Saviour Machine - II is a timeless album that will live beyond several thousands listens and still you won't have the same experience each time you hear it. Recommended from the deepest darkest edge of my soul.

The time has come, and so the band plays on,
releasing his power and shouting in tears,
"It is finished, do you see
the light of the saviour inside this machine?"

Written By Steen
Online: Wednesday, May 16, 2012


Legacy Comments

Thursday, August 2, 2012 - ProgPower87

Steen, Great to see you have the site back up. I always appreciated your insight. In addition, some of your favorite releases of all time seem to align very closely with my own. Case in point, Saviour Machine. While admittedly not in the vocabulary of most metal fans, their work is truly incredible. I'm not as big a fan of the Legend series as I am of Saviour Machine I and II, but have a great deal of admiration for Eric Clayton. His voice and stage presence (from the Live in Deutchland video) are commanding. It's a shame more folks have never been exposed to Savior Machine. Indeed they are missing something special.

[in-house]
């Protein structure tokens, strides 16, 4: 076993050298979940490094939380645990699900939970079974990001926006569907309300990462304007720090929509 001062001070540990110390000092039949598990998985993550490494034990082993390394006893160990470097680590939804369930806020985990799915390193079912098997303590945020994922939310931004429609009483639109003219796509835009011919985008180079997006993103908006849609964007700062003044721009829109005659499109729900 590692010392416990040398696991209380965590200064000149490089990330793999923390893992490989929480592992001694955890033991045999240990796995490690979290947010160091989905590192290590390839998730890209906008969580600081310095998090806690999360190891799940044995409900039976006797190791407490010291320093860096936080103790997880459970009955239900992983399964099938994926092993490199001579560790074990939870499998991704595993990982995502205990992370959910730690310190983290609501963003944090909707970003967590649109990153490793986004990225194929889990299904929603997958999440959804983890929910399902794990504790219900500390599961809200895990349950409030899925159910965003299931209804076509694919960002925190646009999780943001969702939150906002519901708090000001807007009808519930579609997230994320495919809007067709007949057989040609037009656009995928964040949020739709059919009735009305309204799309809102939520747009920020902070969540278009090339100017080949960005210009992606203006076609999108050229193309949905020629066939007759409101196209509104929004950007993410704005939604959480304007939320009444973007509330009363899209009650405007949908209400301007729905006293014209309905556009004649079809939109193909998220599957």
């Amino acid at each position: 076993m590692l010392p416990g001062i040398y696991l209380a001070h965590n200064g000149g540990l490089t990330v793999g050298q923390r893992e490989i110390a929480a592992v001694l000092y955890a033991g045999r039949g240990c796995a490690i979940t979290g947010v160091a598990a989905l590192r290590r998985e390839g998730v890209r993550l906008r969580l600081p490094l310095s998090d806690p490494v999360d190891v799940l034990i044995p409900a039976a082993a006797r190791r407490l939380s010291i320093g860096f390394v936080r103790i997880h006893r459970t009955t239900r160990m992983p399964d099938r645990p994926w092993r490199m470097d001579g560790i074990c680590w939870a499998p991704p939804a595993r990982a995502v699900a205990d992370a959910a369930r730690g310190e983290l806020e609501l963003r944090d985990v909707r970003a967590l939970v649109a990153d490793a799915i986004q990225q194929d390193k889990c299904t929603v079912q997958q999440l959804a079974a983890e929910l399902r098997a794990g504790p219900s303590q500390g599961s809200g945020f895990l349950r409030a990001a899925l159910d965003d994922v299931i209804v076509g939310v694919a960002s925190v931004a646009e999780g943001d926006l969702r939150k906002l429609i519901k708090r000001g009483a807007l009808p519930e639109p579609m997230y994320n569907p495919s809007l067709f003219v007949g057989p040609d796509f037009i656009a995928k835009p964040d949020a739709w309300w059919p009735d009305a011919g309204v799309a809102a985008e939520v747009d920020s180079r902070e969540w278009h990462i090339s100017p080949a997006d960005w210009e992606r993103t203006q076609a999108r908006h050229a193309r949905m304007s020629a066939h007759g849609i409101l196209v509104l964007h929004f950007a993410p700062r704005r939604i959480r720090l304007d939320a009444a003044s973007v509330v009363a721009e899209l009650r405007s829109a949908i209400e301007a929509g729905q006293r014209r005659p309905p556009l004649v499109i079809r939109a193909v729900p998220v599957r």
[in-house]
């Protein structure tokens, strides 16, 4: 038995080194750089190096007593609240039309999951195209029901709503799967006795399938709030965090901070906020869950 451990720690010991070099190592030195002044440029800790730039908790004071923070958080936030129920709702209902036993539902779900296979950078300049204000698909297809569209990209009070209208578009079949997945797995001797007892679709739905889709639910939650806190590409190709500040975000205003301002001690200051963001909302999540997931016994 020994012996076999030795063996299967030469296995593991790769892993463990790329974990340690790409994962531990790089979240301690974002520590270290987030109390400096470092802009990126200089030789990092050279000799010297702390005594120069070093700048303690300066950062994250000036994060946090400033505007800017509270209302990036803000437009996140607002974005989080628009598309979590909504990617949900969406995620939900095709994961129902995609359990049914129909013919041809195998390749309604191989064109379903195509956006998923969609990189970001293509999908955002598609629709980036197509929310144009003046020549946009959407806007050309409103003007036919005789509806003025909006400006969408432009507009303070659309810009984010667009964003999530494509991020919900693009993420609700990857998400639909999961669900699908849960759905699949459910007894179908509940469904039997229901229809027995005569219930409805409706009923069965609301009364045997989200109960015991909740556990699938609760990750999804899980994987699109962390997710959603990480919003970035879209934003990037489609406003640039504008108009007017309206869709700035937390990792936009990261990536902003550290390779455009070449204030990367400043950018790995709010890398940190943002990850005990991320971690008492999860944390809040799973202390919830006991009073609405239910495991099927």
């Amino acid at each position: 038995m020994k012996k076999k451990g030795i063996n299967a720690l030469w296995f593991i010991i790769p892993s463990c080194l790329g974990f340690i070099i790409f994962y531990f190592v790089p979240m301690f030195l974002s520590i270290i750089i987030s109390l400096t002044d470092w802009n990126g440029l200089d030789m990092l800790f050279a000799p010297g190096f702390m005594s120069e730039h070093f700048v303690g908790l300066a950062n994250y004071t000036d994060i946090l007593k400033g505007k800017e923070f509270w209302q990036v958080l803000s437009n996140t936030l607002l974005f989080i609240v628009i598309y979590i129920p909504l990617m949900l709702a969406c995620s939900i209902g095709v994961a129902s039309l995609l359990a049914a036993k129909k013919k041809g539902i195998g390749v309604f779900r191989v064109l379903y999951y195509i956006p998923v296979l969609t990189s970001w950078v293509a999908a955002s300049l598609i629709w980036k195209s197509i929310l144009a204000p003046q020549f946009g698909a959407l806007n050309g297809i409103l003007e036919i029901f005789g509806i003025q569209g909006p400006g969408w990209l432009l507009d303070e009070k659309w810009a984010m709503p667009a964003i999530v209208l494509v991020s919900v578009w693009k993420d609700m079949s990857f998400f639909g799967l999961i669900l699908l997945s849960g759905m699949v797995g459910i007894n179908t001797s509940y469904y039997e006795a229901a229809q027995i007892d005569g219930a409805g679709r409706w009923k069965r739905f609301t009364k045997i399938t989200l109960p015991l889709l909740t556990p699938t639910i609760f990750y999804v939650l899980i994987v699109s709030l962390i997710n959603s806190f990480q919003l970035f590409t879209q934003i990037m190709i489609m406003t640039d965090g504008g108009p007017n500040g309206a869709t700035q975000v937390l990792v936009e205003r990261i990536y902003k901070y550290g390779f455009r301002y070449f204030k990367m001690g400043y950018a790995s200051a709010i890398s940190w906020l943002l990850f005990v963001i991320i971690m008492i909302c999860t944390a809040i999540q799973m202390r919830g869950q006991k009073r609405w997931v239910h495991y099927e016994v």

Thursday, August 2, 2012 - Steen

Thanks, it's great to be back! I'm seeing Saviour Machine live for the first time in Zwolle in about a month and I really can't wait. I'll be warming up with the DVD you mentioned.